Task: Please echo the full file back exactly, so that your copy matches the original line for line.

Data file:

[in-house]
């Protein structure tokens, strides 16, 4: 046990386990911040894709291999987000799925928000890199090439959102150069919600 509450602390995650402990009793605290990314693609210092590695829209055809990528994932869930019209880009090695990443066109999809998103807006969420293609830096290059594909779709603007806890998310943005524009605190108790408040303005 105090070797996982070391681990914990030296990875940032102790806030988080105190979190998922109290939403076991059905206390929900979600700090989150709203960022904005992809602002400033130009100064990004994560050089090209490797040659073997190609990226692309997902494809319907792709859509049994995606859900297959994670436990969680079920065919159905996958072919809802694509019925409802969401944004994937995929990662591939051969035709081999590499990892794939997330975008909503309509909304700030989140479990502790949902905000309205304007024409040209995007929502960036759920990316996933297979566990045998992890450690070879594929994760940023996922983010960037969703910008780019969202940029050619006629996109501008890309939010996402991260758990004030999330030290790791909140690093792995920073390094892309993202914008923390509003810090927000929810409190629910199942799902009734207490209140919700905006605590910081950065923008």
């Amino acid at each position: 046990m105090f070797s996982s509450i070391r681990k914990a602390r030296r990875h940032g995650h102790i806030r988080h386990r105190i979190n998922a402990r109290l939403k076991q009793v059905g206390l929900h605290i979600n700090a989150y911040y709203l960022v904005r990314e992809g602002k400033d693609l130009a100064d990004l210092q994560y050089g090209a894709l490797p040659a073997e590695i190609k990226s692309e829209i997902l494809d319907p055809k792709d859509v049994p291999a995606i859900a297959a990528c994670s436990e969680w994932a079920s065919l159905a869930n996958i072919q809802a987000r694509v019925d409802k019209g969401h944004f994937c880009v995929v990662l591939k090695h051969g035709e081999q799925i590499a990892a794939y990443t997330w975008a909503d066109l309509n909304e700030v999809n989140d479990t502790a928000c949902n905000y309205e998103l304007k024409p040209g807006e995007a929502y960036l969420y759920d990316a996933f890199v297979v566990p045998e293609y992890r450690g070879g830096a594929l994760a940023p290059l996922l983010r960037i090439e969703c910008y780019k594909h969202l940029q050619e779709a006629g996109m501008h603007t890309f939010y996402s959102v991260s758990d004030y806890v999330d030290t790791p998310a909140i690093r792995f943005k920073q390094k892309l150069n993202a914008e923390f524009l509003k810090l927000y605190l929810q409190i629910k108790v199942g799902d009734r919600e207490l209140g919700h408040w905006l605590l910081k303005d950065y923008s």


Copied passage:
[in-house]
């Protein structure tokens, strides 16, 4: 046990386990911040894709291999987000799925928000890199090439959102150069919600 509450602390995650402990009793605290990314693609210092590695829209055809990528994932869930019209880009090695990443066109999809998103807006969420293609830096290059594909779709603007806890998310943005524009605190108790408040303005 105090070797996982070391681990914990030296990875940032102790806030988080105190979190998922109290939403076991059905206390929900979600700090989150709203960022904005992809602002400033130009100064990004994560050089090209490797040659073997190609990226692309997902494809319907792709859509049994995606859900297959994670436990969680079920065919159905996958072919809802694509019925409802969401944004994937995929990662591939051969035709081999590499990892794939997330975008909503309509909304700030989140479990502790949902905000309205304007024409040209995007929502960036759920990316996933297979566990045998992890450690070879594929994760940023996922983010960037969703910008780019969202940029050619006629996109501008890309939010996402991260758990004030999330030290790791909140690093792995920073390094892309993202914008923390509003810090927000929810409190629910199942799902009734207490209140919700905006605590910081950065923008």
């Amino acid at each position: 046990m105090f070797s996982s509450i070391r681990k914990a602390r030296r990875h940032g995650h102790i806030r988080h386990r105190i979190n998922a402990r109290l939403k076991q009793v059905g206390l929900h605290i979600n700090a989150y911040y709203l960022v904005r990314e992809g602002k400033d693609l130009a100064d990004l210092q994560y050089g090209a894709l490797p040659a073997e590695i190609k990226s692309e829209i997902l494809d319907p055809k792709d859509v049994p291999a995606i859900a297959a990528c994670s436990e969680w994932a079920s065919l159905a869930n996958i072919q809802a987000r694509v019925d409802k019209g969401h944004f994937c880009v995929v990662l591939k090695h051969g035709e081999q799925i590499a990892a794939y990443t997330w975008a909503d066109l309509n909304e700030v999809n989140d479990t502790a928000c949902n905000y309205e998103l304007k024409p040209g807006e995007a929502y960036l969420y759920d990316a996933f890199v297979v566990p045998e293609y992890r450690g070879g830096a594929l994760a940023p290059l996922l983010r960037i090439e969703c910008y780019k594909h969202l940029q050619e779709a006629g996109m501008h603007t890309f939010y996402s959102v991260s758990d004030y806890v999330d030290t790791p998310a909140i690093r792995f943005k920073q390094k892309l150069n993202a914008e923390f524009l509003k810090l927000y605190l929810q409190i629910k108790v199942g799902d009734r919600e207490l209140g919700h408040w905006l605590l910081k303005d950065y923008s």